May 25, 2011 ·24 Comments
The Central of Bank of Somaliland stopped the use of the Somali shilling in its second largest city of Burco as the self-declared republic embraces to start blanket operation of its own currency by the end June this year.
The Governor of the Central Bank of Somaliland Abdi Dirir Abdi on Tuesday declared that the longstanding Somali shilling will no longer function as a means of currency in the markets of Burco and its surrounding environments.
The Bank official said they have so far collected about 20 billion Somali shilling which is equivalent to 10 billion Somaliland shilling that are meant to be withdrawn from the local markets of the entire Togdheer region.
“Starting from today we will be using the Somaliland currency in all our regions and towns. We will be using our currency to collect revenues and in other monetary payments” said the governor while addressing the local population of Burco
A few weeks ago the self-declared government of Somaliland had officially announced its plans to halt the use of Somali shilling indicating the emergence of a functioning government which is trying to control its own economy.
Authorities in Hargeisa have been engaged in an operation to wipe out the much valueless Somali currency from the province of Togdheer which local economist say is groaning under the weight of hard economic times.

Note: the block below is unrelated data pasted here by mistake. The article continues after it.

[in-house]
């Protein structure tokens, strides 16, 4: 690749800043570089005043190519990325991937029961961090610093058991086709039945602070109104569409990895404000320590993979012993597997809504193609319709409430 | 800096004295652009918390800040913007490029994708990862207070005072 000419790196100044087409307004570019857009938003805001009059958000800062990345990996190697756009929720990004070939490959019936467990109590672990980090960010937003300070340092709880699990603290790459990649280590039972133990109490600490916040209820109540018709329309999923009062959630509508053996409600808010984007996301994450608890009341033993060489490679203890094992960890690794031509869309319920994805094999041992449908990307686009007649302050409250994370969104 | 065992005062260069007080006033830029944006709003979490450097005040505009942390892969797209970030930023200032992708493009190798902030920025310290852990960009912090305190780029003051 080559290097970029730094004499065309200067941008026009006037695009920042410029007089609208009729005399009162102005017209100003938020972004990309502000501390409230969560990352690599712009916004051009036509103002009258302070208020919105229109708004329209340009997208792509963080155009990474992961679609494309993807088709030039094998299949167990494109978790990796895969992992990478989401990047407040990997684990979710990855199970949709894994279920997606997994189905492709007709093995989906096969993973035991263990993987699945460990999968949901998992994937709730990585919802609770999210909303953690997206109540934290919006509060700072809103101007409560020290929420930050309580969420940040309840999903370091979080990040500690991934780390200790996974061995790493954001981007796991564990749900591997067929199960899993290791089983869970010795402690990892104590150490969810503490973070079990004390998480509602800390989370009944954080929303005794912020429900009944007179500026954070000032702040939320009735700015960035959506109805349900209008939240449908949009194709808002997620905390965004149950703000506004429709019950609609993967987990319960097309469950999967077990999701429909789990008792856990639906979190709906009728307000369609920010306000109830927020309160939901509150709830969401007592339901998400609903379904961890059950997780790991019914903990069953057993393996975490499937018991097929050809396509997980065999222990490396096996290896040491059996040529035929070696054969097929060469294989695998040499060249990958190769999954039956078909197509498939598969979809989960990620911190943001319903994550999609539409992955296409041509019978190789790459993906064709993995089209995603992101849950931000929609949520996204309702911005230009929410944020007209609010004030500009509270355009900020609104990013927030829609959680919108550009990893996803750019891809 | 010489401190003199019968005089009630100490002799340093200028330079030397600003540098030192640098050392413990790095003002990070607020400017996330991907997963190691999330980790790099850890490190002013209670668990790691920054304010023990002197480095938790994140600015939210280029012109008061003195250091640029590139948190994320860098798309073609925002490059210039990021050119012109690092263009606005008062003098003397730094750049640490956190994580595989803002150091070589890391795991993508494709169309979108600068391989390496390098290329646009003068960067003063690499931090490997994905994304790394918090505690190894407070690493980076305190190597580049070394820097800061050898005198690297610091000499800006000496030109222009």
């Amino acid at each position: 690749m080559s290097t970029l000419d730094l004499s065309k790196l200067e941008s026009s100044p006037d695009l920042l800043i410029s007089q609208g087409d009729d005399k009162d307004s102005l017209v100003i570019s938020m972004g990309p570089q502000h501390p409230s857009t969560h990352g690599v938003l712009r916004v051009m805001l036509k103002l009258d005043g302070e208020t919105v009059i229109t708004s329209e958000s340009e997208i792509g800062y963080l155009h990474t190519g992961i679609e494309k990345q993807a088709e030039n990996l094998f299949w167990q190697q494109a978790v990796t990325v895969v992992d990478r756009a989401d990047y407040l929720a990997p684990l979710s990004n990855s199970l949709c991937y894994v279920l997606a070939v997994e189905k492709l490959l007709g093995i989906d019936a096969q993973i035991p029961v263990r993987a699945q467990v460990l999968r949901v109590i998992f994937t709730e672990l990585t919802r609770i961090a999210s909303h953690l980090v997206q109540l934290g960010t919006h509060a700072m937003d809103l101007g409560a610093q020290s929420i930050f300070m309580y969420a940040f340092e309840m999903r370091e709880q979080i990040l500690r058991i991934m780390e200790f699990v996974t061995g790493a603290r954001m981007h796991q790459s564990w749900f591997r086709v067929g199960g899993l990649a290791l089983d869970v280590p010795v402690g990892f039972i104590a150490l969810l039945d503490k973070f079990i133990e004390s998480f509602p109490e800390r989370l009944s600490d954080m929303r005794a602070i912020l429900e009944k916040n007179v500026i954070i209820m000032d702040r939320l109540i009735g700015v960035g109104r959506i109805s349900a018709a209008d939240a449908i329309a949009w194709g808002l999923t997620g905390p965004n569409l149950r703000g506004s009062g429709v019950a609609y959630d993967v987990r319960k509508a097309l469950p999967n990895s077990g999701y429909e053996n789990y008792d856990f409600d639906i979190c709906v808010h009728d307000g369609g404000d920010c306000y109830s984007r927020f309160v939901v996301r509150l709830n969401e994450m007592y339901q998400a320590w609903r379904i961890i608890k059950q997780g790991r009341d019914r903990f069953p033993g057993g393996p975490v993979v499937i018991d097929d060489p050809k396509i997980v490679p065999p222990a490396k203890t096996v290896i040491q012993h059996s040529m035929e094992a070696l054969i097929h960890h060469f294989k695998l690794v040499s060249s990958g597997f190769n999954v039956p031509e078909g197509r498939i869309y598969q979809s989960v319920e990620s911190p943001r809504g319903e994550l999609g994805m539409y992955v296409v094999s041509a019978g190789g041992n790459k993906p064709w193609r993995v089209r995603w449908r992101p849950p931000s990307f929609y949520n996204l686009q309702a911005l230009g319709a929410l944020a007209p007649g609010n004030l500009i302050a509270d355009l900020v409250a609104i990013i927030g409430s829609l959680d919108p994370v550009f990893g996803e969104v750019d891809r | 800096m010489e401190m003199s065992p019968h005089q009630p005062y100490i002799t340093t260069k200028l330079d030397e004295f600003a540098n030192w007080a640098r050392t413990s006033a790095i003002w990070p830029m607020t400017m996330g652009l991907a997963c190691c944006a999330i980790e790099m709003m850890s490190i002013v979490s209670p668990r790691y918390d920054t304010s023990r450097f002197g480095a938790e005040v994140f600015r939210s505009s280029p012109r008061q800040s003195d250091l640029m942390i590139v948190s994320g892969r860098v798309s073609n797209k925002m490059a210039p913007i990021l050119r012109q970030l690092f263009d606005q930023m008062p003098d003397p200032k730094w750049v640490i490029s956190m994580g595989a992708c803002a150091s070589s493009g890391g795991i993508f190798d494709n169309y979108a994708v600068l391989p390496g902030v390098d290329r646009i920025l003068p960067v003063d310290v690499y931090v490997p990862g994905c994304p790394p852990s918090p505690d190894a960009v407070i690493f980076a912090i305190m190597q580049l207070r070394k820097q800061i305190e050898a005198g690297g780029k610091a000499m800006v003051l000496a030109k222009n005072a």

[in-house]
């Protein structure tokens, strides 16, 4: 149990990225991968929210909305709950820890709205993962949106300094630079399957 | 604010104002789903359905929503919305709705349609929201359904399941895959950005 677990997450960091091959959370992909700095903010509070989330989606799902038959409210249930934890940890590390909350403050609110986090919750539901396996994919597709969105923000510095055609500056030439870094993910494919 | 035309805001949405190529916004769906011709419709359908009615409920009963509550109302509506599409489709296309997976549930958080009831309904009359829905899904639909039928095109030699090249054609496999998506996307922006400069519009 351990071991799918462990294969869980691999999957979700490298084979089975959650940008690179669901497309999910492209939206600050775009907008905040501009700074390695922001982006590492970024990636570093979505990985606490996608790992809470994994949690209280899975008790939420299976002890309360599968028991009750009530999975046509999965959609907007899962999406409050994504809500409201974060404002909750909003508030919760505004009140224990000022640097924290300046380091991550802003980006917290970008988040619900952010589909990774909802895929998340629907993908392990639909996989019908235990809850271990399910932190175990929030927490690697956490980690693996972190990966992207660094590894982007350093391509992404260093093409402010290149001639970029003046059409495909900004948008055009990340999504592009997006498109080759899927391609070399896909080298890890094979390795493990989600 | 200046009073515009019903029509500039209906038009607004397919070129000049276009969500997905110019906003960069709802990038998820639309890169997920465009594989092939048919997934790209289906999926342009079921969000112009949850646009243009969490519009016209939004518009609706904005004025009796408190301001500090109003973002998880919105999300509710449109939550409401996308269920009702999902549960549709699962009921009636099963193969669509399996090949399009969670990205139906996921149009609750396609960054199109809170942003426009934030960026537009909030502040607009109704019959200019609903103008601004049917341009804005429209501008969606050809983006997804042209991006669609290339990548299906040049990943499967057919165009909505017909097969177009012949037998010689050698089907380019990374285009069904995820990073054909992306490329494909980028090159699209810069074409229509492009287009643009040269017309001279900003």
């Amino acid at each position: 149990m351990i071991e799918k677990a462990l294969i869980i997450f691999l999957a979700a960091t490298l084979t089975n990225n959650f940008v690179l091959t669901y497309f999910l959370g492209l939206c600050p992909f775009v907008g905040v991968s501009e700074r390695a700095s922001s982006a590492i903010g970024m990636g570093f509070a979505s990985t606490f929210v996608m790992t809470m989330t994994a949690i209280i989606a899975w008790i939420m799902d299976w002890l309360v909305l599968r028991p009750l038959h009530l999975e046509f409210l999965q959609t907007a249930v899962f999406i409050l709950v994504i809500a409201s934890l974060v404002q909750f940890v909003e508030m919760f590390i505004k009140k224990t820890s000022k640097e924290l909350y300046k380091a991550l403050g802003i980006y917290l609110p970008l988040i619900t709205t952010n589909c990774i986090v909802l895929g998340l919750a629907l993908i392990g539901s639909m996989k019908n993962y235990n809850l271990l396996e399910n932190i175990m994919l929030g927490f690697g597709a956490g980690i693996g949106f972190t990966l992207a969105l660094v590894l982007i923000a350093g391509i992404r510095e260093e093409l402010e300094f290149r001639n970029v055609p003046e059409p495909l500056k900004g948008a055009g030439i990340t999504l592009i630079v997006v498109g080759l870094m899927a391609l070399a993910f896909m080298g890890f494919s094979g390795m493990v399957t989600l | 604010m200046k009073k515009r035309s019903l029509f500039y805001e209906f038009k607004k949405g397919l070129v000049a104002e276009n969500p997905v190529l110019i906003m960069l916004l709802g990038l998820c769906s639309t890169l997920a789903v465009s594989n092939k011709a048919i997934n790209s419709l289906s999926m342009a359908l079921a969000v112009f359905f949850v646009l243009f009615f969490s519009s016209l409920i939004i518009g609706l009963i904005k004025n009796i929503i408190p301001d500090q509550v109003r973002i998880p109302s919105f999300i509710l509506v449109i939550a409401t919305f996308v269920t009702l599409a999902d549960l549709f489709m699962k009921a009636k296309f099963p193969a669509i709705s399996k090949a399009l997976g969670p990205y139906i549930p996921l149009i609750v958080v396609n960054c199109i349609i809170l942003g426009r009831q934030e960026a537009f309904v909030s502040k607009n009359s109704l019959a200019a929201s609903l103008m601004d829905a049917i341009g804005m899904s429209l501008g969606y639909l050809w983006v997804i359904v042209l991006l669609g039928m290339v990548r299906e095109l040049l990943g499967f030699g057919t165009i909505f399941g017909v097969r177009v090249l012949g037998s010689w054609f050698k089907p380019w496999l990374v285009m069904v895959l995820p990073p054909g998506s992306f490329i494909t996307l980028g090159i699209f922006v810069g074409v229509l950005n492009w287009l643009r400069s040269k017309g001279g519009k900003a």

The Central Bank of Somaliland is sending a message to its citizens in the affected region that they should start adapting their own currency said the governor. It is believed that the changing of currency was part of pre-election pledges of the current authority of Ahmed Silanyo who has promised to marshal widespread economic reforms in a region that is yet to be recognized by the international community.
Earlier in April Somaliland’s Central Bank began exchanging 7 billion Somali shillings ($4.37 million) of notes for its own currency as part of a plan to stop using the original Somali currency.
The Somaliland shilling was introduced in October 1994. And by the end of 2008, the breakaway region’s currency was valued at 7,500 per dollar. The Somali shilling is currently valued at 1,601 against the U.S. currency according to Bakara market data.
Somaliland lawmakers are expected to enact a draft banking law in few days time in order to enable commercial lenders to extend credit to borrowers for the first time in the region’s history.
Somaliland is a former British colony which declared independence in 1991, following the ouster of former Somali dictator Mohammed Siad Barre.